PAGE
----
I have seen this throughout the development of the “rocket mass heaters” as so many “closet inventors” (very poor ones in most cases) try to “improve” and/or delude themselves into believing they are being “innovative.” 80% of them have zero experience in traditional stove, furnace, or kiln design, have not practical background in the arts, or crafts that use combustion chambers, they have never studied in depth the ancient history of these types of devices... YET…. They are going to go out, and/or believe they have invented something new and wondrous…

I could continue to rant like this from one example to another... I guess I, now have become my Grandma (Grand pappy just gave up on the “poor fools,” as he called them…)

I probably think too much about this subject and the normative culture of modern hubris of…”I can do it better... And faster... And cheaper…”


 
Judith Browning
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D. Logan...well said...........this part of what you say is something that I have thought about a lot........
People like to feel like they are accomplishing something. They like to see themselves getting somewhere. From the outside, they can only judge a thing by the end product and the amount of time it took to do it. To those who've never carved a bowl, the hand carved bowl and the machine carved bowl look roughly similar. To their mind, they see an end result and calculate the time it took to make each. Without an understanding of the 'feel' of it or the subtle aspects that went into the slower version, they have no baseline for making an accurate comparison. By default, quick and easy wins to them.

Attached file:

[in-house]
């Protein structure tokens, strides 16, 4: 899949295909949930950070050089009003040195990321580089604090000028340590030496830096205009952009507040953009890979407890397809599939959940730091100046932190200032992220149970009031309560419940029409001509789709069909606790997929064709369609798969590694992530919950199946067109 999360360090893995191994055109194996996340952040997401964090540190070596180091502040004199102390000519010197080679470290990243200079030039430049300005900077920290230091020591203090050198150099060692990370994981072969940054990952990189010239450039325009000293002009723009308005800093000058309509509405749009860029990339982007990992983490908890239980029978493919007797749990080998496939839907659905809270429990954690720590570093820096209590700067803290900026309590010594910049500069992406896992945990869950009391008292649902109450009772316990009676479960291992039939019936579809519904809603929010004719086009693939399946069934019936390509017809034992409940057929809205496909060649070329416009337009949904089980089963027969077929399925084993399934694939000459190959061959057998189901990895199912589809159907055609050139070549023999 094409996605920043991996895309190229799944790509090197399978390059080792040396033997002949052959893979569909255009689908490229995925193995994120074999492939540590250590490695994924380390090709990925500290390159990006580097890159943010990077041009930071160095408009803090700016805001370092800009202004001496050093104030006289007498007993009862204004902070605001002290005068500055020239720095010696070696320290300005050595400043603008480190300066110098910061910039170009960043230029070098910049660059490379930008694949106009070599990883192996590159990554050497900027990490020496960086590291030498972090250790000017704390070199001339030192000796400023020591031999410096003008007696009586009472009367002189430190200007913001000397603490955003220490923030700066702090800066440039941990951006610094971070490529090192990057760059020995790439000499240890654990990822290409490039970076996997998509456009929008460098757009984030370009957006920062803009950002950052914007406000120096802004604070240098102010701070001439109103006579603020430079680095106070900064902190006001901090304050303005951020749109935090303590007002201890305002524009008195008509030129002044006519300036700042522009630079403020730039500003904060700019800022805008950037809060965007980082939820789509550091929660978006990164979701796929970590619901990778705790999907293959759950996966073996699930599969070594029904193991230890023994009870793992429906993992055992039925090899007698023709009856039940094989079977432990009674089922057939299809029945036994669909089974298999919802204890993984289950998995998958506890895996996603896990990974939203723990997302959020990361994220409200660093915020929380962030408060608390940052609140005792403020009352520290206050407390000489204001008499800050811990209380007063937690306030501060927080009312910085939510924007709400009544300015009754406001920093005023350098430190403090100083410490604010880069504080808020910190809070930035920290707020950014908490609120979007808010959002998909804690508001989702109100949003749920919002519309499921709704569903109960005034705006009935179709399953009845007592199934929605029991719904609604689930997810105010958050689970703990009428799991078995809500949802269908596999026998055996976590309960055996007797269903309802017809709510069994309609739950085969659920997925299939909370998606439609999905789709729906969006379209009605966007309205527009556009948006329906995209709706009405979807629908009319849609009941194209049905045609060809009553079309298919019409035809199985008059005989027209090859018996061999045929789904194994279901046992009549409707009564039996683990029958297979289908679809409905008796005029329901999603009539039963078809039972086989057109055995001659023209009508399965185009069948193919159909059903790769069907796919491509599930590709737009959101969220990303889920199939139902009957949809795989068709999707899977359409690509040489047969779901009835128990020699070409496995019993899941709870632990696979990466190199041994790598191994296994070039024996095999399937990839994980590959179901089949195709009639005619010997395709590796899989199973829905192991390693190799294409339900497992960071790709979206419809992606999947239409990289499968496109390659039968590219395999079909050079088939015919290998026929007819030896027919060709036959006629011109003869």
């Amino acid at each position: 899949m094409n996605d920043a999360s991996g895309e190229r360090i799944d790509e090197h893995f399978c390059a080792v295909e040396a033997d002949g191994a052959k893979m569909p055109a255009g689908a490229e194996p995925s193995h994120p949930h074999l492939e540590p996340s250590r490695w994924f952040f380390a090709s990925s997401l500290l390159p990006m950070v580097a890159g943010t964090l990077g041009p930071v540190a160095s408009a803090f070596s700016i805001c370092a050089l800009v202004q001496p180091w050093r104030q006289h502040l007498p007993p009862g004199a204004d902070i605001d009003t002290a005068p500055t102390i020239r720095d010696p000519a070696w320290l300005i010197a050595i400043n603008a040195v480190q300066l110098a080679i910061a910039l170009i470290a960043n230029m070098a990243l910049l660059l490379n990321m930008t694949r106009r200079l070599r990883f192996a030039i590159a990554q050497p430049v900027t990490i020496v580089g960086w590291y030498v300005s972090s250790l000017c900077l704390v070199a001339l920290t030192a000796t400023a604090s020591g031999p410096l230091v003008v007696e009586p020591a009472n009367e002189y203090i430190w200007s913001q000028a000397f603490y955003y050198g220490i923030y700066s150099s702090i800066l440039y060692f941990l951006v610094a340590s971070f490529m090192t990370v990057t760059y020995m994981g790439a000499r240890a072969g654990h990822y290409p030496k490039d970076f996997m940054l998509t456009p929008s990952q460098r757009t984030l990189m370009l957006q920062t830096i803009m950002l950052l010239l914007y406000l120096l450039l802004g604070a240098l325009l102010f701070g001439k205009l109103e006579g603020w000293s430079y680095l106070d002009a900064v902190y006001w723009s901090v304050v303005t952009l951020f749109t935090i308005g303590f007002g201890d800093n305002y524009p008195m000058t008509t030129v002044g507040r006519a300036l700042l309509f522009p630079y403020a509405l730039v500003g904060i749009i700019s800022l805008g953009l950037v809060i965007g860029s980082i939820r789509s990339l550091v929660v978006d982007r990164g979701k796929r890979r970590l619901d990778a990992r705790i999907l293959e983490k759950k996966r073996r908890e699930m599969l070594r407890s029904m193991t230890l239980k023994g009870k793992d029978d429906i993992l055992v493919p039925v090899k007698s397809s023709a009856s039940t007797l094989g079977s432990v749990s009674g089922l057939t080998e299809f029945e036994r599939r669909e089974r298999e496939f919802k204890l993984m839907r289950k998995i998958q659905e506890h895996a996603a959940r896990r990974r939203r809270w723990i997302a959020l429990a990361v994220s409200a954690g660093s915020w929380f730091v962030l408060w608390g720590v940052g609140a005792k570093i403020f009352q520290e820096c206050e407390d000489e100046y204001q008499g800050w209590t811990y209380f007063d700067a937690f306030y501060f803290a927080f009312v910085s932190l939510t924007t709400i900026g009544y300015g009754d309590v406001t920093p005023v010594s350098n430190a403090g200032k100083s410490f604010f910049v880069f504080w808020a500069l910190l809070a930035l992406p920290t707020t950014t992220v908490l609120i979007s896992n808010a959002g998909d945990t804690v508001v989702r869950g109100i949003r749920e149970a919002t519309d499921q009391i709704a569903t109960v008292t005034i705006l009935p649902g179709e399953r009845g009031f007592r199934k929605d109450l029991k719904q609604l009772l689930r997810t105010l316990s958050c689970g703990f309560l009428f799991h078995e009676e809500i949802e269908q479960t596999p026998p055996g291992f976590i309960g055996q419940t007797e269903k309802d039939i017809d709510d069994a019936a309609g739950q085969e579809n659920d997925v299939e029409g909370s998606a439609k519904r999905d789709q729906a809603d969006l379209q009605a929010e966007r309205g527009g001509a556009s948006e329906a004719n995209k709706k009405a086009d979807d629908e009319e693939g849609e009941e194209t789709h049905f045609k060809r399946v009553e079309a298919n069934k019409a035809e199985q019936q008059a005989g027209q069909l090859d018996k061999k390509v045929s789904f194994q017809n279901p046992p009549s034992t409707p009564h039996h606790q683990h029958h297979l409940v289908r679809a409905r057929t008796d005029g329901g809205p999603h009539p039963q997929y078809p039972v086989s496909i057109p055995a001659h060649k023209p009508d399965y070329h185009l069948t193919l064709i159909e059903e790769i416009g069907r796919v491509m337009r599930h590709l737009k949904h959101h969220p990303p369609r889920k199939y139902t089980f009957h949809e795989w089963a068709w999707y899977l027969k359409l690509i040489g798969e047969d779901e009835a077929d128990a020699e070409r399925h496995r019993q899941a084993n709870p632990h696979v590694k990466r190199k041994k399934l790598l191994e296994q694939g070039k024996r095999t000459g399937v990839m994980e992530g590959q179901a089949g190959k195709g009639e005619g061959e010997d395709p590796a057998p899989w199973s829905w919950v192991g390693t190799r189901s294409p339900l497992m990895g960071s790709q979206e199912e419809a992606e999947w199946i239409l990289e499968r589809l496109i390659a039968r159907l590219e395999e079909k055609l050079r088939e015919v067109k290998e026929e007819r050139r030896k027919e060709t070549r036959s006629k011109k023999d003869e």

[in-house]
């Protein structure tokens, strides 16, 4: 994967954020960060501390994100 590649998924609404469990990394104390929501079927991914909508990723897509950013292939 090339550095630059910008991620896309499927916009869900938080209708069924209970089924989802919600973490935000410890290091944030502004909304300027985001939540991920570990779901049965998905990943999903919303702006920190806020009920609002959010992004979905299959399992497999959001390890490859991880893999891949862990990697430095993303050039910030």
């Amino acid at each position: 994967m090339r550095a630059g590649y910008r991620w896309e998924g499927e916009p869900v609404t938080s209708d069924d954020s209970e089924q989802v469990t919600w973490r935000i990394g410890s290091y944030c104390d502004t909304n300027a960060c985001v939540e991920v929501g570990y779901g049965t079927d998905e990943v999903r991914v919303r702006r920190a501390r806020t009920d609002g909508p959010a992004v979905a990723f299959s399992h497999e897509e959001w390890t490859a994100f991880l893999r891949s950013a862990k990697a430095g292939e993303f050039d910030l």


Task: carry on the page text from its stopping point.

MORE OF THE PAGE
It brings up the question of just how much of the process determines the value (unrelated to money) of an object... I spent years on a standards/jurying committee for our state wide craft guild...one area that would come up frequently had to do with ram pressed pottery. Potters who threw or hand-built pots didn't want ram press pottery allowed, even though the original pots were hand thrown, because it was that step beyond hand made into mass produced.........long discussions, and many were about how the final objects side by side were hard to distinguish for most people. Which has more value? I think that is a personal question.........
...for me I find value in things where I am aware of the human connections and a mindful history, including materials and processes.
I think that is what drew me to permaculture....
I envy you your hike............We do many day hikes and love the feeling of falling into a timeless unrushed zone.
 
Alder Burns